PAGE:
Let's Play The Simpsons: Hit and Run #28
I love the sound of extras being completed. Well, I guess "sound" doesn't make much sense in this case, but the "sight" of extras being completed, now that is something =D. So the wasps, cards, level gags, and street races all get taken out in this video, which allows for the next 2 videos to be just storyline missions.
I've noticed that Apu's street races are relatively simple when compared with the ones done in Lisa and Marge's story, but I guess I'm at the point where I have fast enough vehicles to get the job done. If I remember correctly though, the circuit in Level 6 is no picnic, so I'll have to have a good mindset for that one. Anyways, basic strategy for Apu's checkpoint....get a ahead as soon as possible and keep that lead. Also, take any available shortcut, because they will definitely help. A good lead will pretty much guarantee a first no matter what, as we have driven on this path numerous times now.
Mission 4 can be tricky if you let the time get the best of you. You are given a pretty big distance to cover in a short period of time, so I reccommend you are familiar with the donut locations. Also, just start over if you crash or miss any. It will save you a lot of time (and possible car damage). Don't freak out on the 2nd part because if you let the police car get away, you have to do the whole thing over, and who wants that?
Next video I'll be tackling one of my least favorite missions in the entire game, so stay tuned for that. Then, on Wednesday, be prepared to see Level 5 end, and Level 6 begin!
Quote of the Day:
Milhouse: Your nachos have hair in them
Apu: The hair is protein!
I've been doing The Simpsons: Hit and Run for almost a month now (it will be a month in a few days), so I figured I would talk about another Simpsons game that is quite similar to the game I am currently LPing (although, only in the sense that vehicles are in involved
The Simpsons: Road Rage
In late 2001, Radical Entertainment (same people who were behind Hit and Run, which came later) developed The Simpsons: Road Rage, a Simpsons video game, like Hit and Run that focused on vehicular gameplay. However, while Hit and Run used the Grand Theft Auto engine, Road Rage used an engine from the Dreamcast's hit series, Crazy Taxi.
The story for this game is very short and simple. Mr. Burns develops nuclear-powered buses to use for transportation across the town of Springfield. However, these buses are very dangerous and are a big threat to public health. As a result, the Simpsons family, along with other Springfield inhabitants, take the streets and start their own carpooling/taxi service to raise enough money to shut down the Burns Transportation empire. Not a very intricate and detailed plot, but it's obvious that the developers didn't really care about the plot (although I can see this being a Simpsons episode).
Here is how the gameplay generally works. You take your character and vehicle and drive around a specific area of Springfield and pick up passengers. When you get a passenger they will tell you where they want to go, and you must drive them to that location before they get angry and leave. While the passenger is in your car, your cash will steadily rise, and if you get the passengers to their location, you will get a bonus based on how fast you got them there (the faster you are, the better your money bonus is). You keep doing this until your main timer runs out (you also get time bonuses based on how fast you transport). You can also get a "safe driving" and "road rage" bonus after every 3 passengers. The safe driving bonus depends on how well you can avoid other traffic in one trip, while the road rage bonus depends on how much destruction you can cause in one trip (knocking over street signs, trees, etc.).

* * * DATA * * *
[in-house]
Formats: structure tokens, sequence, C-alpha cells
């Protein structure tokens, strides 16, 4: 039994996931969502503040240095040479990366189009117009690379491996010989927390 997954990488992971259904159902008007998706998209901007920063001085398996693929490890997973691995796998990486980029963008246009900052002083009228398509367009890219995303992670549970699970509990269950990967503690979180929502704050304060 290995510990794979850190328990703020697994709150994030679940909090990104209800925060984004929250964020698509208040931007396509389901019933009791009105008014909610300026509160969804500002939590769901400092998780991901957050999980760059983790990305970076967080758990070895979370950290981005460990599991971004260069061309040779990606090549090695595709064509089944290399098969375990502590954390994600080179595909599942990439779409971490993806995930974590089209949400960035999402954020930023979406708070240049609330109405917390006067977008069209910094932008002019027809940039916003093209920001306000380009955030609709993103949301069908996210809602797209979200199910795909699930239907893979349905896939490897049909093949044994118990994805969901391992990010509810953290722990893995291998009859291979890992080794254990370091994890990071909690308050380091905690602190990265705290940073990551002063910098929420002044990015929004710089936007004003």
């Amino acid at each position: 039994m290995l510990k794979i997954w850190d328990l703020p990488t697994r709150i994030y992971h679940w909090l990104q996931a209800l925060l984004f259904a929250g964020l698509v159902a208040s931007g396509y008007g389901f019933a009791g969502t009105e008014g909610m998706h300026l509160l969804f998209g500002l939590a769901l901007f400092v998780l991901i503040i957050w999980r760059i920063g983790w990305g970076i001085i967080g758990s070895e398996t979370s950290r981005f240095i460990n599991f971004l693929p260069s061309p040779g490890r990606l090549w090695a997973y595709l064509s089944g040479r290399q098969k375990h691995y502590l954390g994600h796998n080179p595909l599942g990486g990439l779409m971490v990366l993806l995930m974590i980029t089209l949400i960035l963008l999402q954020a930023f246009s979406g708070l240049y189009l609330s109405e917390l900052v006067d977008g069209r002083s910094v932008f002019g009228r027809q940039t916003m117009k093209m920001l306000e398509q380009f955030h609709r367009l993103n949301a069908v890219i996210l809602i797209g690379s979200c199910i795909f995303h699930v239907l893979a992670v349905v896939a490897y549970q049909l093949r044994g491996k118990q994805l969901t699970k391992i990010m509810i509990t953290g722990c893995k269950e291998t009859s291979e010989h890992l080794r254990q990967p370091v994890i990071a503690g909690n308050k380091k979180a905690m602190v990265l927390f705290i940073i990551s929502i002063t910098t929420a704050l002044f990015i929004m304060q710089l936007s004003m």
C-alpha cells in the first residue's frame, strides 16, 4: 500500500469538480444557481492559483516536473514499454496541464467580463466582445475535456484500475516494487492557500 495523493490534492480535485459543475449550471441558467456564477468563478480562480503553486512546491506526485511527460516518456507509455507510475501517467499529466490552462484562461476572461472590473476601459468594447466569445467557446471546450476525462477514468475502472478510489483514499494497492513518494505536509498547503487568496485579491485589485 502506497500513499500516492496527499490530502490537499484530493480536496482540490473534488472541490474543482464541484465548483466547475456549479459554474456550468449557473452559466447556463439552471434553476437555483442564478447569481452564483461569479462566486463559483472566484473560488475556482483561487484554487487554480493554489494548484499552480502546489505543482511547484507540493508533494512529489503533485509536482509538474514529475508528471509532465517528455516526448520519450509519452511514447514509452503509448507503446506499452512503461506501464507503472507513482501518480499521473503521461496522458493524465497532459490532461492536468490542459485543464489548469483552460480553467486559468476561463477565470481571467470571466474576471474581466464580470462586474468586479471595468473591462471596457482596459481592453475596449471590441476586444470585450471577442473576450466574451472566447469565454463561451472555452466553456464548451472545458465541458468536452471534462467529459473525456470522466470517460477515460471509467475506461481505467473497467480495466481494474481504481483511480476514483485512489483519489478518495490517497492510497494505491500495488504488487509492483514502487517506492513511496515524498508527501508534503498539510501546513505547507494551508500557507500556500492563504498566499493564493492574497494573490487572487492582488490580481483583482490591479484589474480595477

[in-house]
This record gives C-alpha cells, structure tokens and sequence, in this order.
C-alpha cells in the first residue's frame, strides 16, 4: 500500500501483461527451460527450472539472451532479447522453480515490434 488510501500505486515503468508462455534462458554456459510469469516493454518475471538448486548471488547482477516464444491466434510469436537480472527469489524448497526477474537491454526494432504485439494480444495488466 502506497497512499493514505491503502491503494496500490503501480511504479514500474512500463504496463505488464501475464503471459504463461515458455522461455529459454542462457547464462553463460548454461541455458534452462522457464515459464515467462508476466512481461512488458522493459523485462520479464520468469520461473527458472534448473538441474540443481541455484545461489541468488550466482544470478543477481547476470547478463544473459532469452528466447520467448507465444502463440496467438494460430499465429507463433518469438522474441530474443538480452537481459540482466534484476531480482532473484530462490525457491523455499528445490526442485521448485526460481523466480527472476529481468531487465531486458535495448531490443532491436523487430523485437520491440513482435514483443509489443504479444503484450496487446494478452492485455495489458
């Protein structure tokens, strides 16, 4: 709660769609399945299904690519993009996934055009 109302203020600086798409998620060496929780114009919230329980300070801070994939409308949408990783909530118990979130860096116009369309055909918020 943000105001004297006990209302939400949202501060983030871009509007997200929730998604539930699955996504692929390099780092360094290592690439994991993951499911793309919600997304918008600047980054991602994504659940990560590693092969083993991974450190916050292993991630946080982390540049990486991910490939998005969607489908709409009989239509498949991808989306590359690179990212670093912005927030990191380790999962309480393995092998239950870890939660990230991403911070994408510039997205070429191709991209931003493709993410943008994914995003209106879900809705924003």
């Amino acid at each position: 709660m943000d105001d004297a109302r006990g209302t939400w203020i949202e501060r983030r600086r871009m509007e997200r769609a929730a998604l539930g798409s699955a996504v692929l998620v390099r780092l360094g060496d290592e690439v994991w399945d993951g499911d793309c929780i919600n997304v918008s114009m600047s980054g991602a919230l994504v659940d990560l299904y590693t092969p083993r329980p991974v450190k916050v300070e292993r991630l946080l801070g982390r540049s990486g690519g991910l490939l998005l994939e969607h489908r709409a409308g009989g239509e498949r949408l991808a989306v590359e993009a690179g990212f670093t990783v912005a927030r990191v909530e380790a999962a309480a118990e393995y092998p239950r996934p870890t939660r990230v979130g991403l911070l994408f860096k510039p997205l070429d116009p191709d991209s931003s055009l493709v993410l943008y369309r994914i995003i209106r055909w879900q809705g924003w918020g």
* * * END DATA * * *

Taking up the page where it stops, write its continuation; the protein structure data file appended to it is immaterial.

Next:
As your session plays out, passengers will generally be more strict with their time frames and it will be harder to reach specific locations in the amount of time you are given. You have no specific money goal in this game (it's more of a "See how high of a score you can get in one session," type of thing), but as you raise money, you will be able to unlock new areas and other characters. The game is fairly generous with the amount of characters you can get, and there are 6 areas to play on, but once you unlock a certain amount of stuff, you are generally not going to want to play much of it anymore as the gameplay is fairly repetitive.
There are a few other modes of play as well. There is a 2-Player versus mode where you battle over passenger faires as you try to raise more money over your opponent. If you don't want to worry about time limits or opponents, you can go to "Sunday Drive" and just have a relaxing drive without worrying about failing. There is also a Mission Mode (which can be considered the inspiration for Hit and Run), but there are only 10 missions, and the majority of them are "Hit this many objects in the time limit" or "get to this location in the time limit," and while the reward for completing these missions are cool, I don't think it's really worth it.
This game is a fairly fun title to play, and since the Simpsons are involved, you can definitely expect to have a good time playing it with the classic Simpsons humor. In the big picture though, repetitive gameplay can totally botch the enjoyment of this game, and it has a very limited value of replayability as it is. If you have a chance to play this game, I would definitely give it a shot, and if it's in the bargain bin for a very low price, a purchase may be an ok decision, but for the most part, don't expect to be playing the game for very long.
Ok guys, that's about it for today's entry. See you folks tomorrow!